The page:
SpaceX teams with NASA on its first crewed spacecraft trip to the ISS

A SpaceX Falcon 9 rocket with the Crew Dragon spacecraft onboard is rolled onto the launch pad at Launch Complex 39A at NASA’s Kennedy Space Center in Florida. NASA/Joel Kowsky

In a joint project between NASA and SpaceX, the Crew Dragon spacecraft was successfully launched before dawn today. The craft will be traveling to the International Space Station (ISS) with supplies for the ISS crew and a dummy passenger to test the safety of eventually ferrying real passengers. This was SpaceX’s first launch of a crewed spaceship, and the launch was such a success that it almost brought CEO Elon Musk to tears.

The launch was not only important for SpaceX but also for the American space program. Fewer manned spacecraft missions have taken off from American locations in recent years as launch sites near the equator are more efficient, but this launch took place from NASA’s Kennedy Space Center in at Cape Canaveral, Florida.

“This mission is an important step in returning human spaceflight to American soil,” Steve Stich, NASA launch manager and deputy manager of NASA’s Commercial Crew Program, said in a statement. “SpaceX and NASA teams are working side-by-side on this mission from start to finish as we have throughout this process. This flight test will inform the system design, operations and drive any changes that need to be made ahead of crew flights. We are ready to learn by flying.”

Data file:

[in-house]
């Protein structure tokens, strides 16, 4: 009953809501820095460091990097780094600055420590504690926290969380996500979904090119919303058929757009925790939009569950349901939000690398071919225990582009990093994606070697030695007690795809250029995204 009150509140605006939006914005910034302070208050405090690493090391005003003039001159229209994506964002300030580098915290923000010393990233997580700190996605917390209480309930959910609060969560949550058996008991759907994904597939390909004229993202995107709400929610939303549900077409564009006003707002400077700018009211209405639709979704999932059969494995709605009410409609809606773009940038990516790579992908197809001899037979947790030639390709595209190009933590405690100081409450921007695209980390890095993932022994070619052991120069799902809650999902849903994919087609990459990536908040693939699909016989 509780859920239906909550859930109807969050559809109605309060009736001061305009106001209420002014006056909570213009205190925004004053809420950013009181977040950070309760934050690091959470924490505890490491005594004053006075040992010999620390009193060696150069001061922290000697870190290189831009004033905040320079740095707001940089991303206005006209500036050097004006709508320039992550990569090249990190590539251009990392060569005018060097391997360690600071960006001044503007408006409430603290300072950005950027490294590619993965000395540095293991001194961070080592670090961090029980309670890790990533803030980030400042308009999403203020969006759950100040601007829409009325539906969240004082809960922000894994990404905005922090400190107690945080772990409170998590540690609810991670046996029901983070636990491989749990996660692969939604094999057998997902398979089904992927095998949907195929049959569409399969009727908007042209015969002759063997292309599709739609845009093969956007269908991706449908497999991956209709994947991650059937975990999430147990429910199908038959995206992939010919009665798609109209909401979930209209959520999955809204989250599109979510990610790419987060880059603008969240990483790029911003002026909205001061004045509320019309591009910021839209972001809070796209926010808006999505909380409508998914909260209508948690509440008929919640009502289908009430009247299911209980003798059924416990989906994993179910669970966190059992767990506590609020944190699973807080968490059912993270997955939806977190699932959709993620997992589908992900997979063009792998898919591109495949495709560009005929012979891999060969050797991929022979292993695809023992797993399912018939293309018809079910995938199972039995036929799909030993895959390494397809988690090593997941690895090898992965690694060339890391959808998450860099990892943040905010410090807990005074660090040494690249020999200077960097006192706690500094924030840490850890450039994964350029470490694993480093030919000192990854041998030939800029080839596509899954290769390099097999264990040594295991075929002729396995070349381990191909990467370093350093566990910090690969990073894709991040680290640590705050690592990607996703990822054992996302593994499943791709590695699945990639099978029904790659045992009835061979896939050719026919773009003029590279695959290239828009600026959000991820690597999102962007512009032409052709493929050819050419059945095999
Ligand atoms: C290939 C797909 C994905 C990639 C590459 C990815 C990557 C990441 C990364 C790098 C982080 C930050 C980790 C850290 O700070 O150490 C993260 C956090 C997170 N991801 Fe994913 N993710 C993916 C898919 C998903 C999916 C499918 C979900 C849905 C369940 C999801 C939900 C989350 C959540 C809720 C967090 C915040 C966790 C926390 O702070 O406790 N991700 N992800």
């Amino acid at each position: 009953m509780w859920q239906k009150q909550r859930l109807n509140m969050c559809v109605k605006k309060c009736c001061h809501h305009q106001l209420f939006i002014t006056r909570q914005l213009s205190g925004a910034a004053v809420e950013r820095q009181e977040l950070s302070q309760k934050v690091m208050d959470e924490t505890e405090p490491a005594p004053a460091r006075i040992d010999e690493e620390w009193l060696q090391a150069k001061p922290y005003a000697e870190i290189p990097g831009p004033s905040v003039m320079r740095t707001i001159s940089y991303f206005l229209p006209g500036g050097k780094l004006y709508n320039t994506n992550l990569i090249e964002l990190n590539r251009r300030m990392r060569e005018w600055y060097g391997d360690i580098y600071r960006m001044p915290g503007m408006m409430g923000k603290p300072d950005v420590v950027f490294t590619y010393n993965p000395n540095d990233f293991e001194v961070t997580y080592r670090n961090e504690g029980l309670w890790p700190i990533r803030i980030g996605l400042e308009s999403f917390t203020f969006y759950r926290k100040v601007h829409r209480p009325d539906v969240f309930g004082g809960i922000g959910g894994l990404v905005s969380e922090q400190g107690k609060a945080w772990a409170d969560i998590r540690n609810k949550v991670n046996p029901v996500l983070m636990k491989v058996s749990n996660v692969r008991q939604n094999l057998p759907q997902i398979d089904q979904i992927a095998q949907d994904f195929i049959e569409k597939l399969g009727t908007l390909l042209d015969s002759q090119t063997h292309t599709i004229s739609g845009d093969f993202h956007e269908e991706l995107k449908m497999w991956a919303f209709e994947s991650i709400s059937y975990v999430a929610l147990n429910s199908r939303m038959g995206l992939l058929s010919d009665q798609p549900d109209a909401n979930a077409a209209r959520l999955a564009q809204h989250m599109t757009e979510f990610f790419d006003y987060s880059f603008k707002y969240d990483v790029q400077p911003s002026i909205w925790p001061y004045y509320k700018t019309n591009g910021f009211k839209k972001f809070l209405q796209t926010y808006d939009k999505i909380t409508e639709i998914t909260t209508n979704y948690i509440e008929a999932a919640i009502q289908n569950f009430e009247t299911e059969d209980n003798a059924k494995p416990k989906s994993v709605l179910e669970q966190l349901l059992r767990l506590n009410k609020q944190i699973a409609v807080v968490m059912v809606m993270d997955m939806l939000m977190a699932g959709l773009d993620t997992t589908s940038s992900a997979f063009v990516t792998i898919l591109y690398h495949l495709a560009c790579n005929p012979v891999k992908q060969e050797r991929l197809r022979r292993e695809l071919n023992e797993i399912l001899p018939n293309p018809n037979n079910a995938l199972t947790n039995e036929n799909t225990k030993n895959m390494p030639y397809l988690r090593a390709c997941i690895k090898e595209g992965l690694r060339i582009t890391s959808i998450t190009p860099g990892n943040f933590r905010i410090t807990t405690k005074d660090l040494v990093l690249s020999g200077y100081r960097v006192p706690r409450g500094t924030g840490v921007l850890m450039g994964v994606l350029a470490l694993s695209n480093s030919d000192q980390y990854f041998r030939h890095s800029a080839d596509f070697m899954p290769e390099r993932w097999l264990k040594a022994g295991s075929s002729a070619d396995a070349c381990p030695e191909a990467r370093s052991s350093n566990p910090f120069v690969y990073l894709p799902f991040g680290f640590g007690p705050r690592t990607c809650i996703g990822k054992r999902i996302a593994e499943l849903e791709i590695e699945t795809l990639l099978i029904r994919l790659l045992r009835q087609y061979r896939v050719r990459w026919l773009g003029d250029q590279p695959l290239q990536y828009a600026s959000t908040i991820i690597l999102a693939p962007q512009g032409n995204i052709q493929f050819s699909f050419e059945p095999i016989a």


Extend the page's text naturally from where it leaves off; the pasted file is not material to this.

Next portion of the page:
The launch used a Falcon 9 rocket and took off from Launch Complex 39A, overseen from Kennedy Space Center’s historic Launch Control Center Firing Room 4. This is the same location which oversaw the countdown and liftoff of the most recent 15 space shuttle missions. The aim of the launch is to test whether the craft’s autonomous systems are able to maneuver correctly and to dock with the ISS when the craft arrives there.

All went smoothly in the launch which was a great relief to Musk. “I’m a little emotionally exhausted,” he said in a post-launch press conference. He also told space.com he was happy his company was making progress towards his ultimate aim of a manned spacecraft launch: “The whole goal of SpaceX was crewed spaceflight. Improved space exploration technologies,” he said. “That’s actually the full name of the company, Space Exploration Technologies.”

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